Once Bill and Brenda left Linda changed into her swimsuit and went to the pool while I took a nap.  Linda eventually returned from her swim, I eventually woke up from my nap, and we eventually had dinner.  At least I presume that we did as I did not finish this post at the time and am editing it for upload to our website many months later.  I did, however, record that Joan and Bill, whom we met at the welcome party yesterday, stopped to chat, and that another couple also stopped.

 

2016/03/07 (M) Arcadia to Webster

The outside air temperature dropped into the upper 50’s last night but we were toasty in our mobile dwelling.  Before turning in we closed the roof vents and windows and put the freshly laundered bedspread back on the bed.  I turned on the electric heating pad on my side of the bed and snuggled in.

Linda was up at 7 AM and I got up at 7:30.  The temperature in the rig (on the kitchen counter) was 67, which felt slightly cool so I put on my sweats.  I ground up six scoops of coffee beans instead of the usual eight and Linda toasted our last bagel, which we split for breakfast.  We downloaded e-mails onto phones, iPads, and computers, and settled in to doodle for a while before making our final departure preparations.  I saw Ron and Vera getting ready to walk somewhere and popped outside to remind them that we planned to pull out between 10 and 11 AM this morning.  Their pickup truck is parked crossways in front of their trailer and they agreed to move it to make it easier for me to pull out.  We did not get to know them very well, but they were good, pleasant neighbors the whole time we were here.

We finished our coffee around 9 AM, got dressed, and made the bed.  We then got busy getting ready to leave.  I turned on the block heater and Aqua-Hot engine preheat pump and then shut down our computer technologies and put them away.   Linda took a picture of the electric meter with her phone and walked over to the office to take care of our final electric bill while I started prepping the outside of the bus for travel.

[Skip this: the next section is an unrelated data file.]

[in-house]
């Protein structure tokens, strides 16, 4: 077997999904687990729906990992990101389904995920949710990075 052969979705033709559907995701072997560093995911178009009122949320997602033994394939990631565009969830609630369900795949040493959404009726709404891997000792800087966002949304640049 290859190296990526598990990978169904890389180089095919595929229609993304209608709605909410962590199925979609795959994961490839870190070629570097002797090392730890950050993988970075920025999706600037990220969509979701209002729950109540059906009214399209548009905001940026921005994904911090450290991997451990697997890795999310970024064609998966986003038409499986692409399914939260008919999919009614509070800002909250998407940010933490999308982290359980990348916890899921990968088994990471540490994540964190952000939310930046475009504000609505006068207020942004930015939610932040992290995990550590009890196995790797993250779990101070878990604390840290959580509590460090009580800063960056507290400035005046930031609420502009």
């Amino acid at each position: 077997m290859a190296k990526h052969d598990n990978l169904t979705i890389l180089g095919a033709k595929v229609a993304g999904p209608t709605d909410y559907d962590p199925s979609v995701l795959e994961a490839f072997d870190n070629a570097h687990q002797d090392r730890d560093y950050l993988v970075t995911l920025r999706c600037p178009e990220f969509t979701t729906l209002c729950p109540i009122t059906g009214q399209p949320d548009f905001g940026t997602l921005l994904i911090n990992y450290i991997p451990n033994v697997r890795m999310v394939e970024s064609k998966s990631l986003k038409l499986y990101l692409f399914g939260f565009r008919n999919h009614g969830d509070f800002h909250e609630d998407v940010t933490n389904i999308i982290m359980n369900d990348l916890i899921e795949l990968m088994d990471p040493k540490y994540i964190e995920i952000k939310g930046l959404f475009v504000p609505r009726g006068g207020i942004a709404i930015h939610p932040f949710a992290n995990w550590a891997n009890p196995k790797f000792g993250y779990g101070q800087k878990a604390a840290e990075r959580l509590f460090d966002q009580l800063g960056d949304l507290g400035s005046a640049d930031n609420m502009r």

There wasn’t a lot to do; stow the awnings, disconnect and stow the water and sewer hoses, stow the water softener, and put away the two bag chairs and folding plastic table, and fold up entry step and stow it in the front bay.  I checked the tire pressures on Friday and the engine oil yesterday.  No preparation was needed for the car.  I checked that the electrical and safety cables for the tow bar were secured for the trip to the filling station as Linda will drive the car separately and we will hook it up after fueling the bus.

When Linda got back from the office she straightened up the interior.  I shut off the engine block heater, Aqua-Hot engine preheat pump, Aqua-Hot electric heating element, and all other AC loads that do not run off of the inverter.  I then shut off the shorepower to the coach and stowed the shorepower cable.

Me, Linda, Mara, and Michael in front of our Prevost H3-40 at Big Tree Carefree RV Resort, Arcadia, FL.

Me, Linda, Mara, and Michael in front of our Prevost H3-40 at Big Tree Carefree RV Resort, Arcadia, FL.

Mara and Michael came to visit, get a group photo (which a passerby took for us), and say “farewell for now.”  I fired up the bus at 10:30 AM and we did a check of the buses lights.  Linda guided me out of the site and then followed in the car as Mara and Michael waved us on our way.

Our initial destination was the Shell station on US-17 just north of where FL-70 crosses through downtown Arcadia.  We needed to fuel the bus and had previously scoped out this station (on the advice of Jack Conrad, who lives in the area) as the only viable place in town.  We did not want to have the car attached to make it easier to maneuver the bus, especially in case we had to back it up to get into position by the diesel pump.

The station has a good sized lot and I was able to pull in and get clear of US-17 without any difficulty.  The diesel pump was at the outside edge of a canopy with an 11 foot clearance so I needed to be beyond the end of canopy but as close to it as possible.  There was a vehicle in that location when I arrived so I had to wait, but it moved soon enough and I was able to pull up while Linda watched the passenger side clearance.  I usually fill the fuel tank from the driver side, as that is the way truck stops are set up, but in this situation I had to fill from the passenger side as that had us pointed in the right direction to leave headed north on US-17 . It’s nice to have that choice.